Having spent the last couple of days by her bedside looking out onto a gorgeous cherry tree and bench, but never actually leaving her side to sit on the bench, when she passed away I returned to the ward to find out the type of cherry tree so I could buy one to plant with her ashes in. The nurse told me an amazing story that the nurse who had trained him passed away in the same room as my Nan and his wife wanted to plant something for future relatives to look at and place a bench for them to sit on. Hence my dilemma having searched the local garden centers for the perfect “mini prunus avium” tree we planted the tree on her birthday the following year. My children and I have loving looked after the tree taking pictures throughout the seasons to document the beautiful blossom and cherries is produces every year. Unfortunately the pot I planted it in has started to perish and I need to re-pot it, As you can appreciate I really really don’t want to kill the tree by re-potting at the wrong time and any help you can give me would be hugely appreciated.

    A very anxious novice garden – in love with a very special tree.

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    • Stacy

      November 6, 2017 at 10:38am

      Wow, what a story! That tree is definitely a special one with a lot of meaning.

      How badly is the container falling apart right now? If possible, let it stay where it is until the early spring. Repotting is usually best done while the tree is still in a dormant state in the early spring after the last frost but also before any buds begin to show. However, the tree should be ok if the job needs to be done now as long as you’re gentle with the root ball. I recommend leaving the container in the same location in the yard that it’s used to as well so the least amount of things change for the tree at this point in the year.

      If you choose to repot it now, then get some good quality bagged potting soil and a container that’s a few inches larger in diameter and a bit deeper than the current one. There is no need to worry about fertilizer at this time because you want the tree to continue going to sleep for the winter (not waking up with food to fuel new growth).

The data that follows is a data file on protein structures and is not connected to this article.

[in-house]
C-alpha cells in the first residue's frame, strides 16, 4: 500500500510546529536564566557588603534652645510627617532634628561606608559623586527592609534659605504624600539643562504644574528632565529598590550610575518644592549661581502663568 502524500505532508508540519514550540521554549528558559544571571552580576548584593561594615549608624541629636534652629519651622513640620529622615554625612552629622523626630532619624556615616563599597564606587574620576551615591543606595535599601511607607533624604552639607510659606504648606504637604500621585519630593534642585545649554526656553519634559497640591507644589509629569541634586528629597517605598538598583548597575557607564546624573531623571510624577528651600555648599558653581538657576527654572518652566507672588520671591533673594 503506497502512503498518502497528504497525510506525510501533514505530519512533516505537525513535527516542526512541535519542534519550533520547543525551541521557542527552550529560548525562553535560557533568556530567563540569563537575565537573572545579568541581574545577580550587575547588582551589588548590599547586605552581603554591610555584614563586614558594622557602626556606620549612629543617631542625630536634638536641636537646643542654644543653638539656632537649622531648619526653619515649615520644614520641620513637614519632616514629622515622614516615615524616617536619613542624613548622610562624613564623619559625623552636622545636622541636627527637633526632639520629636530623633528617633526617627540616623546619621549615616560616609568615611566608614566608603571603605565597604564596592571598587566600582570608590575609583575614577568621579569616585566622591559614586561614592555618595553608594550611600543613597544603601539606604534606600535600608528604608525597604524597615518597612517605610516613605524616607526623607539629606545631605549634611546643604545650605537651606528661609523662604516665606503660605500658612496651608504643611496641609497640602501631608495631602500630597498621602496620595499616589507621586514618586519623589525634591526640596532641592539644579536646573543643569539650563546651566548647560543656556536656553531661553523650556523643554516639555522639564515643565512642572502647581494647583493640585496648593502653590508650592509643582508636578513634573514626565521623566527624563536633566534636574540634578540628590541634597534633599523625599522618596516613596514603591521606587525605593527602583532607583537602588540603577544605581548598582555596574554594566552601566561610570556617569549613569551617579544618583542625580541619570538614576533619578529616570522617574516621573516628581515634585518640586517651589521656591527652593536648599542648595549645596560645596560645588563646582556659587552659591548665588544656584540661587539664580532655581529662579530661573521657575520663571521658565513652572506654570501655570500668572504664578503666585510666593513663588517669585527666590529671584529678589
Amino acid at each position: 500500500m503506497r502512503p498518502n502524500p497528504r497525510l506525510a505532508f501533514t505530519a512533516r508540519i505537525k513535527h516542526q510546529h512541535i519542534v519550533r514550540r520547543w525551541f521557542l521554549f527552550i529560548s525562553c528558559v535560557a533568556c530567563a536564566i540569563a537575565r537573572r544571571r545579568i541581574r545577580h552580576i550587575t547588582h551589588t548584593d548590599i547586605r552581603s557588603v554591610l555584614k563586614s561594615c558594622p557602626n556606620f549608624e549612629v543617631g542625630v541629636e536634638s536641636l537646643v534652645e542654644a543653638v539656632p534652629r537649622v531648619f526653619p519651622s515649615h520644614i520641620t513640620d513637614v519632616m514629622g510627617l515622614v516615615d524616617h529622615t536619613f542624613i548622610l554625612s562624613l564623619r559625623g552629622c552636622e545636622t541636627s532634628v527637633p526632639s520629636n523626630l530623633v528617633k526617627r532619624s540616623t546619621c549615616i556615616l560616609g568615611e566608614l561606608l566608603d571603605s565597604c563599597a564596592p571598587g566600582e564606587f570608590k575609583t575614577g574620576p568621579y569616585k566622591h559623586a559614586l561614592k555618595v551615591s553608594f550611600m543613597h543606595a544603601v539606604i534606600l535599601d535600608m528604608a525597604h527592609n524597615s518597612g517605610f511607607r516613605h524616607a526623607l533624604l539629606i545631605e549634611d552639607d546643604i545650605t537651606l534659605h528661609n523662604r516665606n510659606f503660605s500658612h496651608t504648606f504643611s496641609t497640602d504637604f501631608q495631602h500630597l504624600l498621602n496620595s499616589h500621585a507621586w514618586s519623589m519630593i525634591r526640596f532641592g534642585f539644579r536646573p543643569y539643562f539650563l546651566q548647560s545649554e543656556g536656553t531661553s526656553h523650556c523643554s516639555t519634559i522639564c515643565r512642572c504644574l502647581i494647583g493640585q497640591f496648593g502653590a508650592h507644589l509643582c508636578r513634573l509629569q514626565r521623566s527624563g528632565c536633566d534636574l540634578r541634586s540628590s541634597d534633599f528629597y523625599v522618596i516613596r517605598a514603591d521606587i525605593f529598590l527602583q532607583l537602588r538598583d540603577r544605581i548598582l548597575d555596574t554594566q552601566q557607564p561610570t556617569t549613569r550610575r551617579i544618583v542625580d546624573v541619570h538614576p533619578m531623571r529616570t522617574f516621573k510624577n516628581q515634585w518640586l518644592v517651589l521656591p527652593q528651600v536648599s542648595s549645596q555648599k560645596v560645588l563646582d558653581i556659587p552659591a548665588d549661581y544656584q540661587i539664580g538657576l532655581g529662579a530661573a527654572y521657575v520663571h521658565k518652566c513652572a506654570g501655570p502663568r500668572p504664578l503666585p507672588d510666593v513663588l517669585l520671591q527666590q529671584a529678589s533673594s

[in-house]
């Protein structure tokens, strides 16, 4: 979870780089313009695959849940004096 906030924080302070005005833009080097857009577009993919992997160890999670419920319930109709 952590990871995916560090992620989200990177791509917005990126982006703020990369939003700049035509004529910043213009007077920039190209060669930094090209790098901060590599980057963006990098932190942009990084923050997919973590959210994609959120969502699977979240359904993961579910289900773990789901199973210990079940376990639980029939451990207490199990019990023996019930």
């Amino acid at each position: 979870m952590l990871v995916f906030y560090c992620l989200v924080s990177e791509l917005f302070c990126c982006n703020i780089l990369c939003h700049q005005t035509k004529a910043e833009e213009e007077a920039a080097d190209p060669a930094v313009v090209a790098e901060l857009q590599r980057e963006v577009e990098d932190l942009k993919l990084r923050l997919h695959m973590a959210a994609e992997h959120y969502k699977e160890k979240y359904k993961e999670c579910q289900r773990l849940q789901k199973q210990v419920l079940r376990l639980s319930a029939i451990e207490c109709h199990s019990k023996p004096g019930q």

If the tree is on the large or heavy side then get someone to help you lift and move it so it’s easier on you as well as the stress to the tree is kept to a minimum. Good luck! Let me know how it goes or if you need more help with it.

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  2. ed smith

    June 17, 2017 at 6:21pm

    Great site, enjoyed reading all the info, it helped a lot

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    • Stacy

      June 22, 2017 at 7:54am

      Thank you! I’m glad you liked it and found the information helpful!

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  3. Jackie

    June 10, 2017 at 8:18am

    Why has my Stella potted tree suddenly gone all limp in the leaves. It looks like a heavy overhang. Do I need to prune it. The minimum amount of cherries that did start to show have now disappeared.
    I am in the UK.

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    • Stacy

      June 22, 2017 at 7:00am